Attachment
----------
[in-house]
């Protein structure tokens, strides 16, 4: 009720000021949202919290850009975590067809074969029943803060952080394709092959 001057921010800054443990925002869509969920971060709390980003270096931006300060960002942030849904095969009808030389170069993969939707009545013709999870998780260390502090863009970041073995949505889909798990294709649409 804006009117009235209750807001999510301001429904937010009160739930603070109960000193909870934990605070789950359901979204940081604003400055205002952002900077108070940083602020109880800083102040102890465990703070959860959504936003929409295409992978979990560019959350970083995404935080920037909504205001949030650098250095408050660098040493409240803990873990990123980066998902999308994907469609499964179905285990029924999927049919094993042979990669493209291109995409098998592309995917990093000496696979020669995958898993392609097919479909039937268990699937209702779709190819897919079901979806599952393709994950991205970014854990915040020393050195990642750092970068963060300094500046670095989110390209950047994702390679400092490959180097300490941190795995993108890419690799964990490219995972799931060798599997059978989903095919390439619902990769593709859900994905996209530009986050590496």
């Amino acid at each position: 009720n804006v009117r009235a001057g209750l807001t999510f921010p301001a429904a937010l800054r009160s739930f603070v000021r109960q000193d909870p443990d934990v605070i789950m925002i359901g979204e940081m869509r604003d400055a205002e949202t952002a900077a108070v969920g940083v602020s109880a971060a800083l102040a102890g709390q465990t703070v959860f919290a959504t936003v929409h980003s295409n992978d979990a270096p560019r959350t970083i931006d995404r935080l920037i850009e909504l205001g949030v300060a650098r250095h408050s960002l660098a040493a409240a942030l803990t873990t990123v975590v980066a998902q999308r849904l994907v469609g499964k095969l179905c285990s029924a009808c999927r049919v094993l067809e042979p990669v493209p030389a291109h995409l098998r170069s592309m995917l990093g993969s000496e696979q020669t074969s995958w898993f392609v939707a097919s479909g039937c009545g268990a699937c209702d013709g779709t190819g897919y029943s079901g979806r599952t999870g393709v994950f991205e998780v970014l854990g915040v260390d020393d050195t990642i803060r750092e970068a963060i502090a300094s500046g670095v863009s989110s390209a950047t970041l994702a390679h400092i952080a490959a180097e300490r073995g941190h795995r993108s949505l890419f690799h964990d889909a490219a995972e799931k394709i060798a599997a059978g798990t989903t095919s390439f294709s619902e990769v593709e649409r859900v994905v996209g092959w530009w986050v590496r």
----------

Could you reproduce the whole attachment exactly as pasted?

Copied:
[in-house]
């Protein structure tokens, strides 16, 4: 009720000021949202919290850009975590067809074969029943803060952080394709092959 001057921010800054443990925002869509969920971060709390980003270096931006300060960002942030849904095969009808030389170069993969939707009545013709999870998780260390502090863009970041073995949505889909798990294709649409 804006009117009235209750807001999510301001429904937010009160739930603070109960000193909870934990605070789950359901979204940081604003400055205002952002900077108070940083602020109880800083102040102890465990703070959860959504936003929409295409992978979990560019959350970083995404935080920037909504205001949030650098250095408050660098040493409240803990873990990123980066998902999308994907469609499964179905285990029924999927049919094993042979990669493209291109995409098998592309995917990093000496696979020669995958898993392609097919479909039937268990699937209702779709190819897919079901979806599952393709994950991205970014854990915040020393050195990642750092970068963060300094500046670095989110390209950047994702390679400092490959180097300490941190795995993108890419690799964990490219995972799931060798599997059978989903095919390439619902990769593709859900994905996209530009986050590496």
């Amino acid at each position: 009720n804006v009117r009235a001057g209750l807001t999510f921010p301001a429904a937010l800054r009160s739930f603070v000021r109960q000193d909870p443990d934990v605070i789950m925002i359901g979204e940081m869509r604003d400055a205002e949202t952002a900077a108070v969920g940083v602020s109880a971060a800083l102040a102890g709390q465990t703070v959860f919290a959504t936003v929409h980003s295409n992978d979990a270096p560019r959350t970083i931006d995404r935080l920037i850009e909504l205001g949030v300060a650098r250095h408050s960002l660098a040493a409240a942030l803990t873990t990123v975590v980066a998902q999308r849904l994907v469609g499964k095969l179905c285990s029924a009808c999927r049919v094993l067809e042979p990669v493209p030389a291109h995409l098998r170069s592309m995917l990093g993969s000496e696979q020669t074969s995958w898993f392609v939707a097919s479909g039937c009545g268990a699937c209702d013709g779709t190819g897919y029943s079901g979806r599952t999870g393709v994950f991205e998780v970014l854990g915040v260390d020393d050195t990642i803060r750092e970068a963060i502090a300094s500046g670095v863009s989110s390209a950047t970041l994702a390679h400092i952080a490959a180097e300490r073995g941190h795995r993108s949505l890419f690799h964990d889909a490219a995972e799931k394709i060798a599997a059978g798990t989903t095919s390439f294709s619902e990769v593709e649409r859900v994905v996209g092959w530009w986050v590496r």